Given the context of the global pandemic, it is imperative that health care professionals and medical device companies, that are critical to innovation and improving patient care, engage in transparent and ethical ways. The business relationship implicated between a hospital and a POD where a physician is the owner of the POD can corrupt the medical judgment of the physician, just as Dr. Asfora’s financial interest in the medical devices he implanted in patients corrupted his medical judgment. Moreover, because the anti-kickback statute assigns criminal liability to parties on both sides of an impermissible kickback transaction- hospitals, as well as ambulatory surgical centers (ASCs) that enter into contracts with PODs also may face liability.

Hospitals and ASCs should note that the risk of fraud and abuse is particularly high in circumstances when such physicians-owners are one of the few users of the devices sold or manufactured by their PODs. The Department of Health and Human Services issued a policy statement announcing enforcement discretion over COVID-19 anti-kickback violations for certain circumstances involving other provider types but expressly indicated that they would not extend that enforcement posture policy towards medical devices. Thus, the federal government continues to aggressively pursue medical device companies for violating the anti-kickback statute during the COVID-19 epidemic.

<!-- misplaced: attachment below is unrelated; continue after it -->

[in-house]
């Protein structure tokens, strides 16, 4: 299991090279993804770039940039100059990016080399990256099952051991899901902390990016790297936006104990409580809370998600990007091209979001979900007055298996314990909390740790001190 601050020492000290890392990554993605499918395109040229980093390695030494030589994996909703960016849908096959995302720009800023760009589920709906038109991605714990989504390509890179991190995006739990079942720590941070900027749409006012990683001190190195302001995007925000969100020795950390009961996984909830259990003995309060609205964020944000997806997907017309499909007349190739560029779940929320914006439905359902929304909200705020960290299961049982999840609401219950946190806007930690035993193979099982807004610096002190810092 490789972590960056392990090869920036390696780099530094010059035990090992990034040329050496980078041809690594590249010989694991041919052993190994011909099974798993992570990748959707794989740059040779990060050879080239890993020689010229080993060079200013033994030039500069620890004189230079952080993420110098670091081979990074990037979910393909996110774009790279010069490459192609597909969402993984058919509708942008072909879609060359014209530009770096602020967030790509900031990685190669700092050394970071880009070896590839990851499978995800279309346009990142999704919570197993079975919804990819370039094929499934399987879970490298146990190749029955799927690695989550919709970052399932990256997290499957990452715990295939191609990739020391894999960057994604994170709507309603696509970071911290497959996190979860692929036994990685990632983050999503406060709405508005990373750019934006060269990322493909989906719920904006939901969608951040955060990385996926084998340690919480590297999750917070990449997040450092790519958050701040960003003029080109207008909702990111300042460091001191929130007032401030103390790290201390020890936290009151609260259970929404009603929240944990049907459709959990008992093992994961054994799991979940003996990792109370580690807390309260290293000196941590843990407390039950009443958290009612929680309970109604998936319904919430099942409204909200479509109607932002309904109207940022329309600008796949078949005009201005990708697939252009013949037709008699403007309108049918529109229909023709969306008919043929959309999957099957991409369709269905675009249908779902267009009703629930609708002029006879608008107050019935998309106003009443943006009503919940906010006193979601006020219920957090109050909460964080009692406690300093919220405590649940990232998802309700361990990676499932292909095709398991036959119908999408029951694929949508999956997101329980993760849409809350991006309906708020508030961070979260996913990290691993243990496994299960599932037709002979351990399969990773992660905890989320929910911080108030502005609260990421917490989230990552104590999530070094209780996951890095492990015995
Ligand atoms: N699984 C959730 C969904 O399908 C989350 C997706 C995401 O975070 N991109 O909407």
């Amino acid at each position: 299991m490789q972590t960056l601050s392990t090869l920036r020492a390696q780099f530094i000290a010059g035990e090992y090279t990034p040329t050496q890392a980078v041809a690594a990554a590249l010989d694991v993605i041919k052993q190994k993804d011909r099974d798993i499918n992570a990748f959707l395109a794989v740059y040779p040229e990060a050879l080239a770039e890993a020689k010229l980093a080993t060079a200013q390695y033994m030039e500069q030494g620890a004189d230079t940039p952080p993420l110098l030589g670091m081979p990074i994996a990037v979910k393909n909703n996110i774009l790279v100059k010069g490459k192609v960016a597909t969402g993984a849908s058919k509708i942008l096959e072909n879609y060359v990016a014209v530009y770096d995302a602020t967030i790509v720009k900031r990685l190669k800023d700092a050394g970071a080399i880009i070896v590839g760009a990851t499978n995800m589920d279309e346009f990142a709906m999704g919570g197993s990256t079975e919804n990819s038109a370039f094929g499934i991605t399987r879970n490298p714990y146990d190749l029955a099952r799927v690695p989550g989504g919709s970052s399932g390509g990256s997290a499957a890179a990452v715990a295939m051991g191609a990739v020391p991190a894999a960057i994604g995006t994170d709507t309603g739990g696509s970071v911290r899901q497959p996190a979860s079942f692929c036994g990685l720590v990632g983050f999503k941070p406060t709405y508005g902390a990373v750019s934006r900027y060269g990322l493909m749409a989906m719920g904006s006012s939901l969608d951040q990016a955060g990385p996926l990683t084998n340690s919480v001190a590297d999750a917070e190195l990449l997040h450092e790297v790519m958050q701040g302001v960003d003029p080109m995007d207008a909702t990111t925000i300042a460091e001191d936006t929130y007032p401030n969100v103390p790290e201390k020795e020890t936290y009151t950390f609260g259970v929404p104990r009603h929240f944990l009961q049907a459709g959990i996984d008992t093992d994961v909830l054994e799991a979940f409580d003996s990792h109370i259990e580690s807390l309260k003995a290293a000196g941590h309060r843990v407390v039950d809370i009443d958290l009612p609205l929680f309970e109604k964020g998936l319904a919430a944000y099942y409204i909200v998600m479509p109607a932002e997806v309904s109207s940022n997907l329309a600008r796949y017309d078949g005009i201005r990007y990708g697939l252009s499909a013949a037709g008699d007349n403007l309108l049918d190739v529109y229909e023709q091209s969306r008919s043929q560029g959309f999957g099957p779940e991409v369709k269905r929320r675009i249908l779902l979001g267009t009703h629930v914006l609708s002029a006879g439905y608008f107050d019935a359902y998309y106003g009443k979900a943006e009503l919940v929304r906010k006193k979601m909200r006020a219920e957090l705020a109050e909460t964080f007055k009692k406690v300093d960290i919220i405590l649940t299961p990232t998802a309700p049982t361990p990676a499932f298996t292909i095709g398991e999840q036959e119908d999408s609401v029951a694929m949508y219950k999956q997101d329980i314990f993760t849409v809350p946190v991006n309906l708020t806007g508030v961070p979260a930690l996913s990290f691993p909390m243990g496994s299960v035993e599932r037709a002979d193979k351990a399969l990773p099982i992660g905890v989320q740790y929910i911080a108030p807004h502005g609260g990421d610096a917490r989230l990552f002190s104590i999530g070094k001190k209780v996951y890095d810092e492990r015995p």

VW Contributor: Skylar Young
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Same Day Surgery Restrictions Removed for Ambulatory Surgical Centers

A new rule allows ambulatory surgical centers to provide patient notifications on the day of the surgery, effectively eliminating the so-called prior-day notification requirement.  Prior to this rule, same day surgeries were only allowed in emergencies.  The final rule is expected to take effect on December 23, 2011.

The rule, provided by the Center for Medicare & Medicaid Services, can be viewed at: Final Rule

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HHS Announces Infection Control Surveys for Ambulatory Surgery Centers